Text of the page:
(Reuters) - At least a half-dozen major U.S. companies whose computers have been infiltrated by cyber criminals or international spies have not admitted to the incidents despite new guidance from securities regulators urging such disclosures.
Top U.S. cybersecurity officials believe corporate hacking is widespread, and the Securities and Exchange Commission issued a lengthy "guidance" document on October 13 outlining how and when publicly traded companies should report hacking incidents and cybersecurity risk.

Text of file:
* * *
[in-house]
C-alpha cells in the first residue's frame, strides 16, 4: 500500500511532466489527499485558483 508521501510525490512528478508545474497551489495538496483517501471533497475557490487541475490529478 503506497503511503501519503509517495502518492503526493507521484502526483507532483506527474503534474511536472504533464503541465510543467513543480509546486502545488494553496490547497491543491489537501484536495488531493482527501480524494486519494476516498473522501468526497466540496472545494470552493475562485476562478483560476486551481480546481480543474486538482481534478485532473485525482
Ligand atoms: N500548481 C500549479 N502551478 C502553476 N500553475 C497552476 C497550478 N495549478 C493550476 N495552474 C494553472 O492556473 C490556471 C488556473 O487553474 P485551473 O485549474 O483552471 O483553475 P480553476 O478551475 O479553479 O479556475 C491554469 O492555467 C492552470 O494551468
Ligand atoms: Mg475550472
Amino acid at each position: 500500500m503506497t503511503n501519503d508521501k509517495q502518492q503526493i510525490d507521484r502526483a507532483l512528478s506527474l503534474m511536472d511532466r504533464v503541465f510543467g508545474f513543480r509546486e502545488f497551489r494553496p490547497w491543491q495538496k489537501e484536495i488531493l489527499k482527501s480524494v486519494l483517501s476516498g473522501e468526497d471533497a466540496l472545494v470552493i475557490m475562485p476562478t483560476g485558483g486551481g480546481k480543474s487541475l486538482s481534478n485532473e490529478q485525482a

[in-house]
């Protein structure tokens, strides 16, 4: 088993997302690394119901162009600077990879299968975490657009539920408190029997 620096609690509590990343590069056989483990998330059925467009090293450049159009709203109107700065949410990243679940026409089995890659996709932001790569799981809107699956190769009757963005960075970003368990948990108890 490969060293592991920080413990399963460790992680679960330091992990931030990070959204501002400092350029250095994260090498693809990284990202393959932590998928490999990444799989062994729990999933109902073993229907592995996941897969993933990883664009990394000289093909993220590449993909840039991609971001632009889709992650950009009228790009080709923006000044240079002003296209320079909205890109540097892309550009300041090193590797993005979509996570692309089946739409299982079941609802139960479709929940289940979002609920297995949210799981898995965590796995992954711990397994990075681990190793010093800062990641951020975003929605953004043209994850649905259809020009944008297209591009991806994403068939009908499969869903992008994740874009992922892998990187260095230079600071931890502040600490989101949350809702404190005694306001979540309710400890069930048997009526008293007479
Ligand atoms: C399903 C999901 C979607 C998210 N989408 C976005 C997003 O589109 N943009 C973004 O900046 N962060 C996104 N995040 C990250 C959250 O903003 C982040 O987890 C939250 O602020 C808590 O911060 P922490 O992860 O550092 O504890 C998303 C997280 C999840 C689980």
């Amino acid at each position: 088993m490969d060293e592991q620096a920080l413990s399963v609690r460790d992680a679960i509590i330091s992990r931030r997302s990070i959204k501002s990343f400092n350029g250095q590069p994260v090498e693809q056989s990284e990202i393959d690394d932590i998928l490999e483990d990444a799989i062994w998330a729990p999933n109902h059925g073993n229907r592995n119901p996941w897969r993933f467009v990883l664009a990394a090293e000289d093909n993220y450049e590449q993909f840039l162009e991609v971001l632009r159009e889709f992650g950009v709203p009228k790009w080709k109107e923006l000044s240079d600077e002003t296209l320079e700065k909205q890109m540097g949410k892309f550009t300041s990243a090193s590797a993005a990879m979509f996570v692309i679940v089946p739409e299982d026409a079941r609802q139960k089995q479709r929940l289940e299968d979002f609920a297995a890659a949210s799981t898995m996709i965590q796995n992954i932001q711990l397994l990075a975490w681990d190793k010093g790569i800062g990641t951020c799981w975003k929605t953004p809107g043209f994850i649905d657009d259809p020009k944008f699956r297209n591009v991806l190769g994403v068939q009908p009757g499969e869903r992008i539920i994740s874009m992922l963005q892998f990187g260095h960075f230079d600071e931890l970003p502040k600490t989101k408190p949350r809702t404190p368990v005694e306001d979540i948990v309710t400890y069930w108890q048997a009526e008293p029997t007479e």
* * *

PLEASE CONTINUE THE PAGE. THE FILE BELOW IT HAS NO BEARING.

But with one full quarter having elapsed since the SEC request, some major companies that are known to have had significant digital security breaches have said nothing about the incidents in their regulatory filings.
Giuliani: Propaganda From Politicians to Separate Communities From Police is "Shameful" | Katie Pavlich
Christie to Obama: Cuba Should Send Back Cop Killer Joanne Chesimard Before U.S. Goes Further With Normalization | Katie Pavlich